Tianhan Liu on March 16th, 2017 at 10:38 pm

Both Sarah and Tianhan brought up interesting points about the use of props and stage in this particular production of Romeo and Juliet. In my opinion, the Actors from the London Stage did a phenomenal job in transitioning between characters and locations in a matter of seconds. The black box set up and simple costumes offered a minimalistic approach to this classic tale. In many productions of Romeo and Juliet (at least the ones I’ve seen before), the story is aided with elaborate scenery and attire. However, in this performance, the lack of both pointed the audience’s attention elsewhere. The minimal distraction by the physical aspects of the show allowed each viewer to focus on the grander themes and questions offered in the dialogue and the relationships between the characters. As both authors mentioned, the present staging of Romeo and Juliet seems to be a commentary on the current political atmosphere of American government. In fact, the Actors from the London Stage came all the way “across the pond” to perform here, in America. However, then the question must be asked: why Vanderbilt? Why of all places did this theatre company decide to make a stop in Tennessee to perform in front of a group of uninterested college students? Why is it important that Romeo and Juliet make its appearance at Vandy now? There are many potential explanations worth exploring, but perhaps it is a criticism of our own binary atmosphere. In so many aspects, our campus is divided, be it in racial, religious, or sexual spheres. Romeo and Juliet serves as the perfect outlet for Vanderbilt students to reflect on ways in which hatred is displayed here on campus. Where is the divide present in our everyday, university lives?

Erin Montgomery on March 21st, 2017 at 11:13 am

Sarah I loved your insight into the plot of the play and you unique perspective and personal connection that you have from having performed in the play. I think that brought a unique aspect of analysis to your criticism. I found the analysis of current events by both Sarah and Tianhan very interesting as well. I certainly agree that Romeo and Juliet directly mirrors the way political parties align themselves staunchly against one another for seemingly no apparent reason. I think that Shakespeare wrote this as an intentional metaphor and a warning to his audiences–a warning that far too few have heeded since his death. He told a story of “two houses both alike in dignity,” two families that shared many things, like social status, wealth, possibly even beliefs. But they disagreed for some reason that it is not clear any of them even remember. It has gotten to the point that they simply hate each other because that is what they think they are supposed to do. This is something that I have seen a lot recently in American politics, especially from the Republican party, though both parties are guilty of this offense. Bipartisan collaboration seems to be a thing of the past since the Republican party has made themselves the enemy of the Democratic party rather than an ally that disagrees on certain points. It seems like anything any democrat suggests must be wrong simply because they were the one who said it, no one is thinking freely anymore. That is one of the themes that Shakespeare was hinting at in Romeo and Juliet, that we are prone to becoming blind to our true desires and will sometimes just follow those around us, even if it is more destructive for both parties in the end. It took the deaths of two young, star-crossed lovers to bring the families together and make them see that they really aren’t that different, and things will be better if they work together.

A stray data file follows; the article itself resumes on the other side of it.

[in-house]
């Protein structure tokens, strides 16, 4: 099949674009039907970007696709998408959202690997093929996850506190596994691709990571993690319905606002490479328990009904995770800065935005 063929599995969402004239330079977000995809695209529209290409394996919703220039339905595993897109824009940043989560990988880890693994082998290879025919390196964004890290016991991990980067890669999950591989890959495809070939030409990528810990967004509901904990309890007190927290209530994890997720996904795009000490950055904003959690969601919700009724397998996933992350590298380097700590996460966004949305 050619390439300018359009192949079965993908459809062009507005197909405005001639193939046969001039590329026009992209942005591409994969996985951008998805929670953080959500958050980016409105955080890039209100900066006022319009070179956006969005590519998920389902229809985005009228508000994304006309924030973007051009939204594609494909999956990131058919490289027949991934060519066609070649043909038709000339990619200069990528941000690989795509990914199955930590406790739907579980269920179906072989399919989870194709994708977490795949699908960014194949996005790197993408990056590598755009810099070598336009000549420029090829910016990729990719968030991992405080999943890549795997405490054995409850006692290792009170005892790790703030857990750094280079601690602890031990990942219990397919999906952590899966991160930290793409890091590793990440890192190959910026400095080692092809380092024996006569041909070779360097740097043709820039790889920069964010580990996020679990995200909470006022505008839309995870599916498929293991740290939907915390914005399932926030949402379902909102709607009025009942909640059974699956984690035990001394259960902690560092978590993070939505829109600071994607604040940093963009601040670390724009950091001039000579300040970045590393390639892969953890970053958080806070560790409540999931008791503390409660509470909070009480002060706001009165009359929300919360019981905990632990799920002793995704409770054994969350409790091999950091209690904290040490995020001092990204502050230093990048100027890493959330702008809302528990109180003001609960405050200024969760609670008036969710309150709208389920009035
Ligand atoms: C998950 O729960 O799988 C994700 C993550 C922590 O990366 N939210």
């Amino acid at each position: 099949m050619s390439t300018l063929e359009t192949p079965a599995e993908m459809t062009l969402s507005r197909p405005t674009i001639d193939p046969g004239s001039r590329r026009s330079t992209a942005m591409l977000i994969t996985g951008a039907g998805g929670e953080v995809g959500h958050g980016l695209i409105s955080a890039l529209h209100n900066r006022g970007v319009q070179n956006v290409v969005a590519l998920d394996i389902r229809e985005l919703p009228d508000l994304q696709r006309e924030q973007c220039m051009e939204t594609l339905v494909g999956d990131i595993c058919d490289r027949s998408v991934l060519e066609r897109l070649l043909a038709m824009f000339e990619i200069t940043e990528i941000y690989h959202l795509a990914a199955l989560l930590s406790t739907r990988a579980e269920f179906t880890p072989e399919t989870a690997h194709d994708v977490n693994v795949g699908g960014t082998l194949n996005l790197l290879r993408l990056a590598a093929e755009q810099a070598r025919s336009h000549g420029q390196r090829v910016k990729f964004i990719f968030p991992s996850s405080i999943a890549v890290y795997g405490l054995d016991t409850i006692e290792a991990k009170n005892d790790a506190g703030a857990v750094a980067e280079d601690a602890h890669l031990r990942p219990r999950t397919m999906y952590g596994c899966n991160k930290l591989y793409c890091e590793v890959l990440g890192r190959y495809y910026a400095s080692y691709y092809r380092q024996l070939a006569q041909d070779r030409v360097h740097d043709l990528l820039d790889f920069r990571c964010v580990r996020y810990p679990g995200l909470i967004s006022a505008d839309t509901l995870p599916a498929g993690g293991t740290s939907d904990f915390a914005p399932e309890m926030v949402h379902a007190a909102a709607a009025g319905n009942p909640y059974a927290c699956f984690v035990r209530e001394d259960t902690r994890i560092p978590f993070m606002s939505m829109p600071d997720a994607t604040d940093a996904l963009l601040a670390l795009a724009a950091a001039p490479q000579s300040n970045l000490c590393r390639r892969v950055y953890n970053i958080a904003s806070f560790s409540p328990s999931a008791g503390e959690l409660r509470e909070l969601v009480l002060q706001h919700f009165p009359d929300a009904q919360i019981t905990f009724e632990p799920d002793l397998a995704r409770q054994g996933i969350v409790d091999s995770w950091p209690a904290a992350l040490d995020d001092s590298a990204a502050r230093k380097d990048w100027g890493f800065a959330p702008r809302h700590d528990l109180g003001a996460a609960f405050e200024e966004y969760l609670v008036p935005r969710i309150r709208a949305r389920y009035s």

Stephen Robinson on March 21st, 2017 at 3:25 pm

After reading everyone’s comments, I understand that this production emphasizes the dangers of the intense hatred between the families. But I still have a lingering question: what does Romeo and Juliet’s love affair mean for the audience? They seem to represent the desire to connect, to bridge the gap between both the polarized families in the play and the polarized factions within our society. However, the families’ hatred for each other dooms the possibility of a happily-ever-after connection. Indeed, the play is very pessimistic that a clean connection between the families can happen. Perhaps we can view Romeo and Juliet’s relationship, then, as a tragic but necessary sacrifice for the families to be able see the senselessness of their hatred. Thus, the only hope that the play gives is for a bittersweet future, in which innocent and well-meaning lovers need to die for meaningful change to happen. The performance ends with both families by picking up the flowers that border the stage and placing them on the dead bodies of Romeo and Juliet – an act of reconciliation between the families and of memorializing the lovers for their sacrifice. Who are Romeo and Juliet in our divided society? Hopefully, their fates are less tragic than the play suggests they will be.

Scott Szewczyk on March 21st, 2017 at 10:13 pm